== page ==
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General: Money, Dreams, and Kickstarter

SBFordSBFord Associate Editor - News ManagerThe Land of AZPosts: 16,610MMORPG.COM Staff Uncommon

Kickstarter campaigns seem to be all the rage any more for developers to bring the games -they- want to players without the pesky influence of publishers. In today's Devil's Advocate, we take a look at this new trend and offer a few thoughts. Check it out!

Now, Sanya Weathers discussed a variety of reasons why you can't always turn to Kickstarter as a solution for MMO funding in her May 4 Developer Perspectives column. It would be great if you could read that as well. I may retread a number of her points, but I'll also bring up a couple of different things that send my mental alarms ringing when I check a Kickstarter page, even if I have the urge to support that very same project.

Read more of Victor Barreiro Jr.'s The Devil's Advocate: Money, Dreams, and Kickstarter.

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Associate Editor: MMORPG.com
Follow me on Twitter: @MMORPGMom

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Comments

  • fenistilfenistil GliwicePosts: 3,005Member

    Not going to support mmorpg's there.

    I love sandboxes, but cannot get into low-budget messy productions. Tried too many times already.

     

    Kickstarter also is not and should not imo be used to fund big projects - and good sandbox mmorpg would require at least 35-50 mln $.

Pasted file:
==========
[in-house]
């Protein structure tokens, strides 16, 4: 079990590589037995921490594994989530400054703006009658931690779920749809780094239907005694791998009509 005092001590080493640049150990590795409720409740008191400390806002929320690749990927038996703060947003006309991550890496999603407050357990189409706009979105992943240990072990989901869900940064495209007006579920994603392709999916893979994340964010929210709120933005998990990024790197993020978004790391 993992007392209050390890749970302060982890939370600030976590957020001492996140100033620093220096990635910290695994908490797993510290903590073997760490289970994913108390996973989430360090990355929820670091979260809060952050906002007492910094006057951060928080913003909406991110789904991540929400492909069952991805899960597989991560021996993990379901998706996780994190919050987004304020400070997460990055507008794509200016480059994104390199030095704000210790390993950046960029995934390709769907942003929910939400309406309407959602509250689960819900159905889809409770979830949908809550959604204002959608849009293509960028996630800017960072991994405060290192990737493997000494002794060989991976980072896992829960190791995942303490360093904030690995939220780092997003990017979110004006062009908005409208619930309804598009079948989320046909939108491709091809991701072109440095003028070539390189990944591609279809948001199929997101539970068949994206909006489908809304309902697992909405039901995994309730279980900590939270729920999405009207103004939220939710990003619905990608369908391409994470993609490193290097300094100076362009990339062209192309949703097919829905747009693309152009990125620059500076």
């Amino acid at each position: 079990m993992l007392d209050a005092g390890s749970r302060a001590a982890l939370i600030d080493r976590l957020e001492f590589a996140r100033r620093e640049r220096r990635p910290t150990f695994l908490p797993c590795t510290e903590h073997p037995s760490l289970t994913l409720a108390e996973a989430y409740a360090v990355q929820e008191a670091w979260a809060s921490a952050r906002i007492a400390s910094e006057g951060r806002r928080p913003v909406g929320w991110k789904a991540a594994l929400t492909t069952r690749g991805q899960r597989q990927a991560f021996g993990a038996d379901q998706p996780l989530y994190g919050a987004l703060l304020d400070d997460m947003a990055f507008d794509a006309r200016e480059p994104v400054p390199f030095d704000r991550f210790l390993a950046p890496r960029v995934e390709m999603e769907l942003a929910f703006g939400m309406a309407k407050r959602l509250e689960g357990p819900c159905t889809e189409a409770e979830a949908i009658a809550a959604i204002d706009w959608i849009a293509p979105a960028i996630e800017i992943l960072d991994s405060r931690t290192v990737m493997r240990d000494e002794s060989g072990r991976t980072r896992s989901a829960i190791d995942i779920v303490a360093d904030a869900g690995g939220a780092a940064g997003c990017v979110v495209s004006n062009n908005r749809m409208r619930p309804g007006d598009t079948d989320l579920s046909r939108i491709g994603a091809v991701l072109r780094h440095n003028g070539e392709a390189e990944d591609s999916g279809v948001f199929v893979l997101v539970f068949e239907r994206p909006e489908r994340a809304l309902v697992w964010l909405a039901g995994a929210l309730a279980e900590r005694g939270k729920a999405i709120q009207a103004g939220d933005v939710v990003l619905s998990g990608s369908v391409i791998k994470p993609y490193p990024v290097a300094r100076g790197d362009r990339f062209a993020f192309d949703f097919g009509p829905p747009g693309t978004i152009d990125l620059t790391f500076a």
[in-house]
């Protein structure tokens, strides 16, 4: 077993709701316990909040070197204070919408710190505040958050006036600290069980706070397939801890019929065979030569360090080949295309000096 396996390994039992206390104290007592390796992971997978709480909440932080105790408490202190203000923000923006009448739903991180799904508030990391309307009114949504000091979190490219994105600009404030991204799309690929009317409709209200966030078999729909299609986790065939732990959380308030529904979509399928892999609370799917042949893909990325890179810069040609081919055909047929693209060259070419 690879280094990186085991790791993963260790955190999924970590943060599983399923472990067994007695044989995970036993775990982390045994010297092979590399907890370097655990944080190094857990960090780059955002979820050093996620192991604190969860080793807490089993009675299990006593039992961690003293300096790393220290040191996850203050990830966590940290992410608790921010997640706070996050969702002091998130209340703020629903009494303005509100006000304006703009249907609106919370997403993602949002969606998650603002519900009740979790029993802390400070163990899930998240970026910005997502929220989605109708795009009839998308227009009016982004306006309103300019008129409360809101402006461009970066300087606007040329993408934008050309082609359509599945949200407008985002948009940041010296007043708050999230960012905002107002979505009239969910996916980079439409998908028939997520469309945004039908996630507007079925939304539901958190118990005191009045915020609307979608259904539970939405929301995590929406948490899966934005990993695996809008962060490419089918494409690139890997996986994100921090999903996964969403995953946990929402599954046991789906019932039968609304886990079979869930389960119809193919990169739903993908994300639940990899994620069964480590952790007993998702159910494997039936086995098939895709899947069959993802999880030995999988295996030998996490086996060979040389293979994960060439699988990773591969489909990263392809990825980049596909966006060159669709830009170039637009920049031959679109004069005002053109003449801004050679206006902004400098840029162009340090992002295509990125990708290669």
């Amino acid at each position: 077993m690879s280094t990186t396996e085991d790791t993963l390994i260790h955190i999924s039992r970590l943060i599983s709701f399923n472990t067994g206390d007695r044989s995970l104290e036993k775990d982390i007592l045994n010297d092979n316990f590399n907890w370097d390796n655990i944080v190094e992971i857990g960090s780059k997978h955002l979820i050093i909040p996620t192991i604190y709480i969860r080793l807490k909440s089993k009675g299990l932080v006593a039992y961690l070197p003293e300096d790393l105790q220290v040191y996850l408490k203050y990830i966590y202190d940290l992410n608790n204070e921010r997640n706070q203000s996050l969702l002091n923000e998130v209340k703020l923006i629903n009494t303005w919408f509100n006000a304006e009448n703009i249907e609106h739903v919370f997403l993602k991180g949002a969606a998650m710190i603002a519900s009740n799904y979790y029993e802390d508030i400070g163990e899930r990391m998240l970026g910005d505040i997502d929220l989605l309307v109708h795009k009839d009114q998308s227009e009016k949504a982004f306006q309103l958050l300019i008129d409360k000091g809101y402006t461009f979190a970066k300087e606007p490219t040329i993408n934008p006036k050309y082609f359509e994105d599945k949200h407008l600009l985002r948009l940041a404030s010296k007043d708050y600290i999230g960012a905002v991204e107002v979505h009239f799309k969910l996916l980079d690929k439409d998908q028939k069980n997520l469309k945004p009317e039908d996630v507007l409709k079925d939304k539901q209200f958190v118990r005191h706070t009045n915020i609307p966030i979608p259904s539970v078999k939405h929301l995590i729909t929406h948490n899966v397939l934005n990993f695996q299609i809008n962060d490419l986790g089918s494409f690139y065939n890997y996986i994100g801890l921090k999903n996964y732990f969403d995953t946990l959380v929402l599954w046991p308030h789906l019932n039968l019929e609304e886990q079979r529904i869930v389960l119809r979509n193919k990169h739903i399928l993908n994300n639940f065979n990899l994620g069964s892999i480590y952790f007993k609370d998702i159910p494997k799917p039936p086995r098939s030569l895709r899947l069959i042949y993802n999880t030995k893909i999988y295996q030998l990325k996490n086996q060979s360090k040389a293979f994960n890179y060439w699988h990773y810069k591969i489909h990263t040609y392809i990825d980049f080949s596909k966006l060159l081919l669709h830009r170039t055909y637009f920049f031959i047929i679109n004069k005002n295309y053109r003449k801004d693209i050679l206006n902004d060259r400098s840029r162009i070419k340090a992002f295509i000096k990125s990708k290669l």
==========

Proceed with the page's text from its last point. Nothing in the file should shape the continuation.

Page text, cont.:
Still I don't mean anything bad to EoC or Repopulation among other projects.

    Contrary - I hope they do well.

    Still I am not gonna buy them, unless they are released and I saw user-made gameplay videos & talked with some people I personally know that played those games and think they are ok.

    Which I am very sceptical after MO, DFO, Xsylon and other relative low-budget sandbox mmorpg's.

  • mightpyromightpyro Toronto, ONPosts: 20Member

    The only way I can see MMO's being funded through Kickstarter is if they go the Torchlight route. Use Kickstarter to fund a small game that shows off what kind of MMO you want to make and then use the profits from when you release the game to fund the MMO.

  • alkarionlogalkarionlog SPosts: 1,125Member Uncommon

    kick starter is a way to get money? yes, its a good thing plyers do it? not really, nothing garantee you will see the game or even if the game will be what you hoped, the vision devs have will alwyas not be what it was made, things changes, also chances to "devs" just take the money and bail out is too big,